A field guide to Kenyan mangroves


Avicennia marina (Forsk.) Vierh. 1907

Family: Avicenniaceae

This mangrove tree (Avicennia marina) probably displays one of the broadest distributions over the Indian Ocean to the Western Pacific when compared to other mangrove trees of the region. Bruguiera gymnorrhiza comes close to the distribution of Avicennia marina, but Avicennia marina is more tollerant to extreme conditions in higher latitudes. In Kenya, Avicennia marina typically displays a double zonation pattern, occuring on the coastal edge of the mangroves as tall trees (up to about 15 m), as well as on the terrestrial edge, often exhibiting various degrees of dwarf-growth depending on the salinity and on the drainage of the site.

Leaves of A. marina exhibit a lot of variation depending on the salinity of the environment. In areas with low salinities, leaves are lanceolate, with a pointed apex and are on average 15 cm long. In an extremely saline environment, leaves are more elliptical with a rounded apex ; they are more leathery and are very small (2cm length in extreme conditions). The underside of the leaves have a typical greyish-whitish color, due to the presence of small hairs. On the upperside of the leaves, salt cristals, excreted by the leaves can be observed. Gillikin et al. (2004) determined that these are the choice leaves for Neosarmatium meinerti.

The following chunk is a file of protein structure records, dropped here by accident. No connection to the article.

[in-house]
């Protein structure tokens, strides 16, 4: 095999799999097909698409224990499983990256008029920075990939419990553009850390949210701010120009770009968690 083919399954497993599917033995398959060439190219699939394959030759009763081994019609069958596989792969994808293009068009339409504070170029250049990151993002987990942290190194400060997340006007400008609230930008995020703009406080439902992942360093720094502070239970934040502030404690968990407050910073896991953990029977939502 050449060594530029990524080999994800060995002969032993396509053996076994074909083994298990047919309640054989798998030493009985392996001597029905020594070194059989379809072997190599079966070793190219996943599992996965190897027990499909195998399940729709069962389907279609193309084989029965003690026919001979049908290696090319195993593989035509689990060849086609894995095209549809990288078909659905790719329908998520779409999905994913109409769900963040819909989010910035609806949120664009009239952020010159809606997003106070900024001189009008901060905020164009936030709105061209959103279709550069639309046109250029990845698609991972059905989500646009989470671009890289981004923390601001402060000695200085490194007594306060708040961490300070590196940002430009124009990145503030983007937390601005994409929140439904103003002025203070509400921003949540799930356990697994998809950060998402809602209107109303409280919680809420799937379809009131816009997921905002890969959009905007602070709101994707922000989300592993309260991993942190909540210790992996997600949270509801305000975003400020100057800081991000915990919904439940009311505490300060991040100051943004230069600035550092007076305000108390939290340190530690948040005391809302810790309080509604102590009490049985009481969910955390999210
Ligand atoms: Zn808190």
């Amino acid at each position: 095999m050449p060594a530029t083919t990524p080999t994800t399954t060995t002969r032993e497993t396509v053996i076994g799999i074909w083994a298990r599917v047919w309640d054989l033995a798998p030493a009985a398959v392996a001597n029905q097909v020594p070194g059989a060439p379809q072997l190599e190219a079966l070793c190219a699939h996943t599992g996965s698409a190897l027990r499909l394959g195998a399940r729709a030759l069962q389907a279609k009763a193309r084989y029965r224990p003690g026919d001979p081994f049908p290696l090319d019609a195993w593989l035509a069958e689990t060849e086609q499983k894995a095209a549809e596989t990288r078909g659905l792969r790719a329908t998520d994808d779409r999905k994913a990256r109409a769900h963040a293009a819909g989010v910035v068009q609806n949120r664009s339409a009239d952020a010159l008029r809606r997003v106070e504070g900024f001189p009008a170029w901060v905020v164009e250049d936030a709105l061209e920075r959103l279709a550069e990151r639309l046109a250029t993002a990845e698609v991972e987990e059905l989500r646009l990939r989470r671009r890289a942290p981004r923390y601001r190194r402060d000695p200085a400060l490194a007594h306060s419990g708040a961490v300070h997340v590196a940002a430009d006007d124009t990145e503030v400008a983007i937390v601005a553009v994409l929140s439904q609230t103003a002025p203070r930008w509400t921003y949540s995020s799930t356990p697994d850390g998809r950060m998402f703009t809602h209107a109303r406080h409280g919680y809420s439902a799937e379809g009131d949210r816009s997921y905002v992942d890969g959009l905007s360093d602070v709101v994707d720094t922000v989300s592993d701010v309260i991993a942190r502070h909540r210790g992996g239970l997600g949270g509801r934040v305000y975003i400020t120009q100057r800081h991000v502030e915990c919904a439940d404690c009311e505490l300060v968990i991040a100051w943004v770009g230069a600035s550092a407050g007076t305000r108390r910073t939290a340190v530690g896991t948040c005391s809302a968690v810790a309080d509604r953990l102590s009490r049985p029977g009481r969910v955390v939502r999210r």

Root system
The above ground root system of Avicennia marina is characterized by upright pencillike pneumatophores which originate from an underground cable root. The length of these pneumatophores seem to be dependend on inundation time. More uncommon on Avicennia marina are short aerial roots originating directly on the stem, usually very close to the ground, but often just hanging from the stem without anchoring in the ground.

Very small, typically 0.5 cm, orange in color


A. marina has developped a certain degree of viviparity, refered to as criptoviviparity (the embryo grows out of the seed coat, but does not emerge from the fruit). The seeds of A. marina have a velvet capsule.



Gillikin, D.P., B. De Wachter and J.F. Tack, 2004. Physiological responses of two ecologically important Kenyan mangrove crabs exposed to altered salinity regimes. Journal of Experimental Marine Biology and Ecology 301(1):93-109. (http://authors.elsevier.com/sd/article/S002209810300474X) (REPRINT)

Tomlinson, P.B., 1986. The Botany of Mangroves. Cambridge University Press. Cambride Tropical Biology Series. 413 pp.

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all text and photographs copyrightę 2002-2016 David Gillikin and Anouk Verheyden
Created 28 August 2001